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Defying judge won't resolve school issue

August 13, 2002|by BOB MAGINNIS

Last week West Virginia Gov. Bob Wise issued a defiant promise to go to jail before he'd agree to any order by Ohio County Circuit Judge Arthur Recht to hire more teachers. If Wise wants to avoid a constitutional crisis, he'll make the case that what's being spent now is improving education.

The state's problems with Judge Recht stem from a 1975 lawsuit filed by attorney Dan Hedges on behalf of a mother who argued that her children were not getting a proper education.

The case has gone back and forth, with Recht reversing his own order in 2001, saying that the state could focus on student achievement rather than on the amount of money it was spending. Recht's order suggested that instead of spending more money all over the state, the legislature could put the cash where it was needed to boost student performance.

Last fall, state School Superintendent David Stewart testified before Recht, saying that the formula for distributing state aid to schools should be changed. His proposed changes would have added $39 million in new money.

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But when the legislature voted to add only $2.5 million a year and none of that until 2005, Recht called the action "a sham" and has since indicated he might order schools to hire more teachers.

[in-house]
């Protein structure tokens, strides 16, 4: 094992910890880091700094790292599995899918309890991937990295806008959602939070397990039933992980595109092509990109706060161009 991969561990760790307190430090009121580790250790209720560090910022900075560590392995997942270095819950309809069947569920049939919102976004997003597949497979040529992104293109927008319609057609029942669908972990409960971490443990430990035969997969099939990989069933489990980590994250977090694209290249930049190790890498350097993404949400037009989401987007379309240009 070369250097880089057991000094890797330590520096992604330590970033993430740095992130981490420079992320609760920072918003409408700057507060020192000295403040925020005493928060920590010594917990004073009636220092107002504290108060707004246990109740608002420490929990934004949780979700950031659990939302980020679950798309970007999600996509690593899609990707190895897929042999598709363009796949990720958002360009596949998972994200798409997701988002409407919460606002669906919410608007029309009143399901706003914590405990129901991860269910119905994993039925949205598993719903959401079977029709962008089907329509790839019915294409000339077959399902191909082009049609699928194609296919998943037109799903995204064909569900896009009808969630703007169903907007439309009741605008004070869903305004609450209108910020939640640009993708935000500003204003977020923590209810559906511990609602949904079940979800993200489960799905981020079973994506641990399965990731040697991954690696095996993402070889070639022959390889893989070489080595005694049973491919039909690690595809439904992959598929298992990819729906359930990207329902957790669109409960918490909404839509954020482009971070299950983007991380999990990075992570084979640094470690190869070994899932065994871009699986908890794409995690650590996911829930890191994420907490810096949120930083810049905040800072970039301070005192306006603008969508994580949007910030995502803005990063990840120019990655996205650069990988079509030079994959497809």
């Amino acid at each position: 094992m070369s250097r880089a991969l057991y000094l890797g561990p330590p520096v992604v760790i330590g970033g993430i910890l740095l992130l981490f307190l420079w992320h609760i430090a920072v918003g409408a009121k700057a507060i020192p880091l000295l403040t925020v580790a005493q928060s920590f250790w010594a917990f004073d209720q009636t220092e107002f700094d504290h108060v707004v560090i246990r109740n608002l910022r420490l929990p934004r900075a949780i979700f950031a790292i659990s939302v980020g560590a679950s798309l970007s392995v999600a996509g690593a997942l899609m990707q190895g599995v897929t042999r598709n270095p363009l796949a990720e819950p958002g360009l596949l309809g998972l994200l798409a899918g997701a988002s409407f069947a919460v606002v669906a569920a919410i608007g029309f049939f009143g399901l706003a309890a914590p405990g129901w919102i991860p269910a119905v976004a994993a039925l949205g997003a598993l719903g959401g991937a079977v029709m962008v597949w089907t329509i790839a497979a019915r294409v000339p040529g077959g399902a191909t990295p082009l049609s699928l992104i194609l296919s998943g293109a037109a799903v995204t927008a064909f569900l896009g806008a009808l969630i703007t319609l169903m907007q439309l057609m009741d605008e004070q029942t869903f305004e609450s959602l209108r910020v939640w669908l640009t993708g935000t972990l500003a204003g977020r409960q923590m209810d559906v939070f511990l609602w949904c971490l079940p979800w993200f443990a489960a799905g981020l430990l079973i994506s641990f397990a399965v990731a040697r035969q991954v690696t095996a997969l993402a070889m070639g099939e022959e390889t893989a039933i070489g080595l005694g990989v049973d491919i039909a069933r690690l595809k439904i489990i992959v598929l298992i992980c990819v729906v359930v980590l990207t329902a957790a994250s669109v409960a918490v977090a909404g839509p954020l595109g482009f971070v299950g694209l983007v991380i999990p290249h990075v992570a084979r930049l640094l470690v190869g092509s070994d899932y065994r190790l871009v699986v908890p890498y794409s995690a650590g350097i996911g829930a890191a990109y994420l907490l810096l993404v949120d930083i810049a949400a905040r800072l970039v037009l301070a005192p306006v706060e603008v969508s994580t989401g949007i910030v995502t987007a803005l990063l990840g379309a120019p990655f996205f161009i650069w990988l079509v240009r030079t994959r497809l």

In many states, finding $39 million would not be a problem. Not so in West Virginia, which is already using money from the national tobacco settlement for non-health-related items. Hedges suggests using the cash from a bond issue proposed for economic development grants for schools instead.

Funding ongoing expenses with bond money is always a bad idea, because it requires repeated issues and growing amounts for debt service to keep the cash coming.

In July we strongly suggested that the state make the case that what is being spent now has brought educational improvements. That would require presenting test scores and other hard evidence that schools are improving. Defying the judge will only promote a constitutional crisis with money spent on litigation instead of in the classroom.

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